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India steamer in order to proceed to England. None of the vessels sent out by government were fortunate enough to meet with the persons of whom they were in search; it was reserved for a ship returning from the coast of Africa to accomplish the capture of these dangerous rebels.

a proper force in waiting; he conduct. ed himself as an officer and a gentleman through a very unpleasant scene, mingled with expressions of decided hostility on the part of the officers and others on the English vessel; and Messrs. Mason and Slidell, with their secretaries, Messrs. Eustis and Macfar land, were taken on board the Ameri can steamer. The families of Mr. Slidell and Mr. Eustis preferring to re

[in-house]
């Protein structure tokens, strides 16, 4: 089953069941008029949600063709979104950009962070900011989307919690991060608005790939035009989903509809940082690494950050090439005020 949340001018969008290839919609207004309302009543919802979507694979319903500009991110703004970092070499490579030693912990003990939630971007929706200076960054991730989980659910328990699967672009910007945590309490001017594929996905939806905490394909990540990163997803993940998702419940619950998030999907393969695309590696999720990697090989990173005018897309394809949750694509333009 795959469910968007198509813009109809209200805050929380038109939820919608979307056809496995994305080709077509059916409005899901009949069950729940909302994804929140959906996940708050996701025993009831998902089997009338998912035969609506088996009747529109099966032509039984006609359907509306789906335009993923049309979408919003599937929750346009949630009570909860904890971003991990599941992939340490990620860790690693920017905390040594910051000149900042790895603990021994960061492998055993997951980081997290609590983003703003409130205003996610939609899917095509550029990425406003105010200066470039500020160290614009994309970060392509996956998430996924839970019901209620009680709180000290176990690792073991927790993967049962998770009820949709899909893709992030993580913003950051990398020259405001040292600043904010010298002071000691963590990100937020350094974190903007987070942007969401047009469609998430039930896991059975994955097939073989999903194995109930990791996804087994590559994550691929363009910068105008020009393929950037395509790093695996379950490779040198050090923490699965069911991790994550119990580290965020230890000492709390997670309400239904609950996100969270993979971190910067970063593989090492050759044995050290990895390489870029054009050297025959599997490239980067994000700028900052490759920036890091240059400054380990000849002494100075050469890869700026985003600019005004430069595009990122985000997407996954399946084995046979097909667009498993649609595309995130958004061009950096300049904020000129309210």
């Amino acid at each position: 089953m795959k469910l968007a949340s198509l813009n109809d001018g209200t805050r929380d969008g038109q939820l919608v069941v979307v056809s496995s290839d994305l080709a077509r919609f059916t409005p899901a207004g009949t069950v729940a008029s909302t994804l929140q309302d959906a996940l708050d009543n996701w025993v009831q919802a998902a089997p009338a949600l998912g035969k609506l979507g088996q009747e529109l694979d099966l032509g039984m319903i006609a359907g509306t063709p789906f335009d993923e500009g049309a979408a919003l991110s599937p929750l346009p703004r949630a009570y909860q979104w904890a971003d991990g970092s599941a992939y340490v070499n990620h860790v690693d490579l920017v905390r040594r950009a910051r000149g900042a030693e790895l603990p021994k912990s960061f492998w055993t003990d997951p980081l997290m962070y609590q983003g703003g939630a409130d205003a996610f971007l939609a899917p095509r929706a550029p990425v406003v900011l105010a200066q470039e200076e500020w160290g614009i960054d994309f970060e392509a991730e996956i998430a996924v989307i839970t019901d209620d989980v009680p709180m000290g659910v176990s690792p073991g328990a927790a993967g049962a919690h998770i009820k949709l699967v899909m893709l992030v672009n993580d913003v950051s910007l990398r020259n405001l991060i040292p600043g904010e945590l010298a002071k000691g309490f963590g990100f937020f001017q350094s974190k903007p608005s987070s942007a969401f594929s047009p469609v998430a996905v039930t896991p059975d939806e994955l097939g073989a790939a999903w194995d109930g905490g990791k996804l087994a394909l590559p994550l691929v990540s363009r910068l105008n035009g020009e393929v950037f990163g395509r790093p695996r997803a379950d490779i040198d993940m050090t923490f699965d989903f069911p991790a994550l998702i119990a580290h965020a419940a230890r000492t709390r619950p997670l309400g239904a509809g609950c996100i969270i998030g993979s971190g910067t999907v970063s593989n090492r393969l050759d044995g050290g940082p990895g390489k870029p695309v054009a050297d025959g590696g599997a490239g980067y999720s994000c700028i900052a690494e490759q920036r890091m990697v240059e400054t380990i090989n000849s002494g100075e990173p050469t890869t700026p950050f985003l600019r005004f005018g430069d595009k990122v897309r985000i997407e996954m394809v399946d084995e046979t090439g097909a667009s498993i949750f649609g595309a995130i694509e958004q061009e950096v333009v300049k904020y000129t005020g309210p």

Captain Charles Wilkes, of the San Jacinto, a first class screw steamer, mounting 13 guns, having learned at Cienfuegos, in Cuba, that the Theodora main on the Trent, that vessel proceedhad run the blockade and reached ed on her voyage. Captain Wilkes Havana, resolved at once to secure the ran into Hampton Roads, on rebel "ambassadors " so soon as they set the 15th of November, and out for Europe. He reached Havana, reported immediately his doings to the October 31st, and found these gentle- authorities at Washington. The next men enjoying the hospitality of the day, he sailed for New York, and thence British consul and other sympathizing by order to Boston, where his prisoners friends, and waiting for the English were safely lodged in Fort Warren, steamer Trent, which was to leave November 24th. November 7th, for St. Thomas, and Captain Wilkes prepared an elabortranship her passengers there for South- ate dispatch, setting forth the grounds. hampton. Acting on his own convic- on which he justified the seizure of tions of the legality of his contemplat-" the embodiment of dispatches," as he ed act, Captain Wilkes made all need- shrewdly termed Mason and Slidell; ful preparation, and left port on the he also stated, that he would have 2d of November, to keep strict watch made a prize of the vessel, had it not for the Trent, and carry out his design been for an unwillingness to inconve of making prisoners of the men who nience the passengers on the Trent, who were engaged in treasonable practices were certainly innocent of any offence. against the government. The San Ja- "I concluded," said the gallant captain, cinto took up a position in the old in bringing his dispatch to a close, "to Bahama channel, some 250 miles from sacrifice the interests of my officers and Havana, and about nine miles from the crew in the prize, and suffered the light-house, Paredon del Grande, the steamer to proceed, after the necessary nearest point of Cuba at the time. detention to effect the transfer of these At noon, November 8th, the Trent commissioners, considering I had obmade her appearance; two shots were tained the important end I had in view, fired across her bows; and she was and which affected the interests of our speedily brought to by the San Jacinto. country and interrupted the action of Lieut. Fairfax was sent on board, with that of the confederates.